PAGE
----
The study was published on Nov. 21 in the journal Nature Genetics.

Researchers from across the globe compared data that involved 32,558 genetic codes from both patients who had Alzheimer’s disease, and healthy participants. For the study, 16,036 individuals had Alzheimer’s disease and 16,522 individuals did not have AD.

New mutations found within genes that could cause Alzheimer's

The study found various new genes and certain mutations within those genes that can lead to the onset of developing Alzheimer’s disease. The new genes contain mutations that are rare, but also detrimental.   These mutations were found in the genes called ATP8B4 and ABCA1, both of which could potentially lead to an increased risk of developing Alzheimer’s disease. They also discovered a genetic alternation — gene abnormality — in the gene known as ADAM10.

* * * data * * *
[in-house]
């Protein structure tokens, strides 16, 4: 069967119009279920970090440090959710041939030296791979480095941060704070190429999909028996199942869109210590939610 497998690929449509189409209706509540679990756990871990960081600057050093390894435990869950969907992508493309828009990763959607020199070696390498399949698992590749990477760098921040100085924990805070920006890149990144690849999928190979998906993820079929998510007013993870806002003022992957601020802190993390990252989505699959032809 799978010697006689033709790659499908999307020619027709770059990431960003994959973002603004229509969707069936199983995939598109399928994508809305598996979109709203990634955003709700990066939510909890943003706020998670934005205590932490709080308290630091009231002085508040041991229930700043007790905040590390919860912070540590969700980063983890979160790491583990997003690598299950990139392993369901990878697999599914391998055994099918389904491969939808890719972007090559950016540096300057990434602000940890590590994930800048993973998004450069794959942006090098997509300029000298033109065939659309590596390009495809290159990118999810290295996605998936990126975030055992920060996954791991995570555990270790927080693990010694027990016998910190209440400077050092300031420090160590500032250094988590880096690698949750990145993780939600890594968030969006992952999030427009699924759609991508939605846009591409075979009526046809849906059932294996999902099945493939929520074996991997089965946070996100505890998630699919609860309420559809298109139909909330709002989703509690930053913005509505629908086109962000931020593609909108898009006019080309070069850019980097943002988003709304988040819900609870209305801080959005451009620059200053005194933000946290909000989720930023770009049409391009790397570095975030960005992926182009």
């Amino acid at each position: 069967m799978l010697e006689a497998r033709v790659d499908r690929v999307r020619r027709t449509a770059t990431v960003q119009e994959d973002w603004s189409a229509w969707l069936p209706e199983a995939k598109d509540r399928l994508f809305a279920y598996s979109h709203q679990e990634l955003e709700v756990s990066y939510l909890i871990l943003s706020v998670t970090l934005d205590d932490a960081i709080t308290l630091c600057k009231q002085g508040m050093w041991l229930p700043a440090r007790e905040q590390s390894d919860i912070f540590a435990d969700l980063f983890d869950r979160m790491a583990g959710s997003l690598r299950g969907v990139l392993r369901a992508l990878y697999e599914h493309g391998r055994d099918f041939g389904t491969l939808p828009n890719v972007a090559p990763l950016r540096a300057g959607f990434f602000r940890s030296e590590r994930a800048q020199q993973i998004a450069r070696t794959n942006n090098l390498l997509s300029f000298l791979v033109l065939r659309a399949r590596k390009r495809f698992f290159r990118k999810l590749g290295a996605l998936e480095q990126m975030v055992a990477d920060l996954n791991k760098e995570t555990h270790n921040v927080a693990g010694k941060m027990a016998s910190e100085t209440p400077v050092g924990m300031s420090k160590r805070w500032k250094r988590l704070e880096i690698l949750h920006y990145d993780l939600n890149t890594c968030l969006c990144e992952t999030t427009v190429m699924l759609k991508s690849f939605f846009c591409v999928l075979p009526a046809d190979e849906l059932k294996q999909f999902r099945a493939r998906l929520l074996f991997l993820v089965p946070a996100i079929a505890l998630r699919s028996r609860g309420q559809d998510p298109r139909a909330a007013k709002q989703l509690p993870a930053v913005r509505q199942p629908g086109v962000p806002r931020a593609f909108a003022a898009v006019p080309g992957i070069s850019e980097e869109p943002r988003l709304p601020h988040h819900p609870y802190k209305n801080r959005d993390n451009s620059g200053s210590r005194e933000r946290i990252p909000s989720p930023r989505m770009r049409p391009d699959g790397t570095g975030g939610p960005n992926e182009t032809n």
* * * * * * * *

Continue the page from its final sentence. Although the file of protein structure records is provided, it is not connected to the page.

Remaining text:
Researchers believe that the study allows them to assess variance in the immune system and brain processing. "These findings point us towards very specific processing in the brain, which includes differences in the brain's immune system and how the brain processes cholesterol. These differences impact brain functioning and leads to the development of Alzheimer's disease,” said Julie Williams, a professor, director of the Dementia Research Institute at Cardiff University, and a co-author on the study.

Exome sequencing data is used to identify variants of AD

In most assessments of AD, researchers used genome-wide association studies (GWAS), which are observational tests that look at all of the genetic information within DNA to find connections. However, GWAS does not catch the risk from rare variants of mutations. The researchers for this study used exome sequencing data to identify variants that cause Alzheimer’s disease. The statistics from exome sequencing is smaller than GWAS and allows for researchers to identify rare mutations.

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via: Interesting Engineering.

With more research this study could help lead to the development of procedures that can help to correct other genetic disorders. The study uses CRISPR technology, which can alter DNA.

Hamburg is the second largest city in Germany, also known as the country`s "Gateway to the World".

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